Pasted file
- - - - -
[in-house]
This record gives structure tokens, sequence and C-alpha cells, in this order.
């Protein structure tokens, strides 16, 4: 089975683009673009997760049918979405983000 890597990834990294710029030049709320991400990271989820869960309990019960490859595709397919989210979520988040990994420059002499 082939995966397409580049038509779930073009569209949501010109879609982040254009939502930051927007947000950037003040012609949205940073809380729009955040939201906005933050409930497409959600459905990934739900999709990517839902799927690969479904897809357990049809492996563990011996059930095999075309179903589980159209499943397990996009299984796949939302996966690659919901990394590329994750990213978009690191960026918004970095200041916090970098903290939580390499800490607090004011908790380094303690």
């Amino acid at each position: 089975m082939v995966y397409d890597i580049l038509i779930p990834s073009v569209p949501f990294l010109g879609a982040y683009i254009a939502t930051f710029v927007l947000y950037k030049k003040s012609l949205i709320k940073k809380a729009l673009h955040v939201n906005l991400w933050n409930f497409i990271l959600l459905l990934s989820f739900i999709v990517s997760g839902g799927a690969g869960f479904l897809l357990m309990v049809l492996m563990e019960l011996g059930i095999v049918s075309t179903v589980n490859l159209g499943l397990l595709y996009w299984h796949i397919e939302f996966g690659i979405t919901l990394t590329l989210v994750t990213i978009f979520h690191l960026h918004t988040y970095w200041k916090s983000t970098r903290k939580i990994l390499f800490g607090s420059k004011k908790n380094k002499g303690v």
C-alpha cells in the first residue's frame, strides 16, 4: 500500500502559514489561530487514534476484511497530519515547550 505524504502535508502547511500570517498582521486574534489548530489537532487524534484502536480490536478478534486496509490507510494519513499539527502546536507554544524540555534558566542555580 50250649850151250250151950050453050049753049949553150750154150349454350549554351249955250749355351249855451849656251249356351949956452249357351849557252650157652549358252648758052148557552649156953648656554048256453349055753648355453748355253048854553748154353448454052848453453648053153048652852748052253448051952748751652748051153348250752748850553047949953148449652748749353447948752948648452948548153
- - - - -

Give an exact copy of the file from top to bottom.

[in-house]
This record gives structure tokens, sequence and C-alpha cells, in this order.
């Protein structure tokens, strides 16, 4: 089975683009673009997760049918979405983000 890597990834990294710029030049709320991400990271989820869960309990019960490859595709397919989210979520988040990994420059002499 082939995966397409580049038509779930073009569209949501010109879609982040254009939502930051927007947000950037003040012609949205940073809380729009955040939201906005933050409930497409959600459905990934739900999709990517839902799927690969479904897809357990049809492996563990011996059930095999075309179903589980159209499943397990996009299984796949939302996966690659919901990394590329994750990213978009690191960026918004970095200041916090970098903290939580390499800490607090004011908790380094303690």
């Amino acid at each position: 089975m082939v995966y397409d890597i580049l038509i779930p990834s073009v569209p949501f990294l010109g879609a982040y683009i254009a939502t930051f710029v927007l947000y950037k030049k003040s012609l949205i709320k940073k809380a729009l673009h955040v939201n906005l991400w933050n409930f497409i990271l959600l459905l990934s989820f739900i999709v990517s997760g839902g799927a690969g869960f479904l897809l357990m309990v049809l492996m563990e019960l011996g059930i095999v049918s075309t179903v589980n490859l159209g499943l397990l595709y996009w299984h796949i397919e939302f996966g690659i979405t919901l990394t590329l989210v994750t990213i978009f979520h690191l960026h918004t988040y970095w200041k916090s983000t970098r903290k939580i990994l390499f800490g607090s420059k004011k908790n380094k002499g303690v």
C-alpha cells in the first residue's frame, strides 16, 4: 500500500502559514489561530487514534476484511497530519515547550 505524504502535508502547511500570517498582521486574534489548530489537532487524534484502536480490536478478534486496509490507510494519513499539527502546536507554544524540555534558566542555580 50250649850151250250151950050453050049753049949553150750154150349454350549554351249955250749355351249855451849656251249356351949956452249357351849557252650157652549358252648758052148557552649156953648656554048256453349055753648355453748355253048854553748154353448454052848453453648053153048652852748052253448051952748751652748051153348250752748850553047949953148449652748749353447948752948648452948548153